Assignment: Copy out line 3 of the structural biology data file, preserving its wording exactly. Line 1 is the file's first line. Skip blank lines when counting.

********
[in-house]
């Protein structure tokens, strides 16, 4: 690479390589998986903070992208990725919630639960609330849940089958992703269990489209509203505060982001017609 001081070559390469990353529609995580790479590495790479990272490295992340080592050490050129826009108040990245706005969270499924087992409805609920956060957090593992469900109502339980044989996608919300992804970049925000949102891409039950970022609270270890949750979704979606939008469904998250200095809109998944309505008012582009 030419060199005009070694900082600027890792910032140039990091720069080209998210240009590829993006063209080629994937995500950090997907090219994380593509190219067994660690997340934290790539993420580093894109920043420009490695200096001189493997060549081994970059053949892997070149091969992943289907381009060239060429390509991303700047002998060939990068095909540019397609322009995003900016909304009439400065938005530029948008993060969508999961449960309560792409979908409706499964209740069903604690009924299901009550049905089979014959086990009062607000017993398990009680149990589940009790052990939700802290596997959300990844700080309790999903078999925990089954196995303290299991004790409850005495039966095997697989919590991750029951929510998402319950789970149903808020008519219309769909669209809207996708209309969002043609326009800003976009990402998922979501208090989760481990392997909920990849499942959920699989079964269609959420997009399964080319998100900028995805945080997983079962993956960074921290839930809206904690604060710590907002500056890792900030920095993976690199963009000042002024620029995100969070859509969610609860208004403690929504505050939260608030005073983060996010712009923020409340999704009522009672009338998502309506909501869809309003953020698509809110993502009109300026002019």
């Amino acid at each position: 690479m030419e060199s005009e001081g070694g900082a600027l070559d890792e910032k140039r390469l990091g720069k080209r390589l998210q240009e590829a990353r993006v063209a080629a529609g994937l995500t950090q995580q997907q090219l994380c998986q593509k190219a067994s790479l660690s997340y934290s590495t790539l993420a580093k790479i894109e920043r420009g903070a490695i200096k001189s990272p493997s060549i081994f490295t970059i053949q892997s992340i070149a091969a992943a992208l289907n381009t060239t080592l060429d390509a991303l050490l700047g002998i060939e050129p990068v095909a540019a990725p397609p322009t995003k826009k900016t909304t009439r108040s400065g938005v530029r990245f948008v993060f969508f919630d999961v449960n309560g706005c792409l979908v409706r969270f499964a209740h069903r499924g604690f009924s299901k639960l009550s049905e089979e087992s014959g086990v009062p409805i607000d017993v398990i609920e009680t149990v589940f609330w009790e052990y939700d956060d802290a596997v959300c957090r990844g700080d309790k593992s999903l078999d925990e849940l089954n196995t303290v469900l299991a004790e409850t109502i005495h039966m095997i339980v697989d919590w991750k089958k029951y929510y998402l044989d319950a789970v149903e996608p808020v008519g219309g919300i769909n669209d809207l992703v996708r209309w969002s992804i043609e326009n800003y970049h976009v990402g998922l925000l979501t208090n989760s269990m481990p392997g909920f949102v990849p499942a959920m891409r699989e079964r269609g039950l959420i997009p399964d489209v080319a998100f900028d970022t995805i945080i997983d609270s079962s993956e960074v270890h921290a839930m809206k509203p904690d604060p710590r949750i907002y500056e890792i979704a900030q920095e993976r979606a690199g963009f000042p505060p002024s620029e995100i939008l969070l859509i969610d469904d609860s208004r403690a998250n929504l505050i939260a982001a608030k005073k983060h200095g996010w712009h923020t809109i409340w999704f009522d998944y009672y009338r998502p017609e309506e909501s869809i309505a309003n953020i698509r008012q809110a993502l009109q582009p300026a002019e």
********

């Amino acid at each position: 690479m030419e060199s005009e001081g070694g900082a600027l070559d890792e910032k140039r390469l990091g720069k080209r390589l998210q240009e590829a990353r993006v063209a080629a529609g994937l995500t950090q995580q997907q090219l994380c998986q593509k190219a067994s790479l660690s997340y934290s590495t790539l993420a580093k790479i894109e920043r420009g903070a490695i200096k001189s990272p493997s060549i081994f490295t970059i053949q892997s992340i070149a091969a992943a992208l289907n381009t060239t080592l060429d390509a991303l050490l700047g002998i060939e050129p990068v095909a540019a990725p397609p322009t995003k826009k900016t909304t009439r108040s400065g938005v530029r990245f948008v993060f969508f919630d999961v449960n309560g706005c792409l979908v409706r969270f499964a209740h069903r499924g604690f009924s299901k639960l009550s049905e089979e087992s014959g086990v009062p409805i607000d017993v398990i609920e009680t149990v589940f609330w009790e052990y939700d956060d802290a596997v959300c957090r990844g700080d309790k593992s999903l078999d925990e849940l089954n196995t303290v469900l299991a004790e409850t109502i005495h039966m095997i339980v697989d919590w991750k089958k029951y929510y998402l044989d319950a789970v149903e996608p808020v008519g219309g919300i769909n669209d809207l992703v996708r209309w969002s992804i043609e326009n800003y970049h976009v990402g998922l925000l979501t208090n989760s269990m481990p392997g909920f949102v990849p499942a959920m891409r699989e079964r269609g039950l959420i997009p399964d489209v080319a998100f900028d970022t995805i945080i997983d609270s079962s993956e960074v270890h921290a839930m809206k509203p904690d604060p710590r949750i907002y500056e890792i979704a900030q920095e993976r979606a690199g963009f000042p505060p002024s620029e995100i939008l969070l859509i969610d469904d609860s208004r403690a998250n929504l505050i939260a982001a608030k005073k983060h200095g996010w712009h923020t809109i409340w999704f009522d998944y009672y009338r998502p017609e309506e909501s869809i309505a309003n953020i698509r008012q809110a993502l009109q582009p300026a002019e």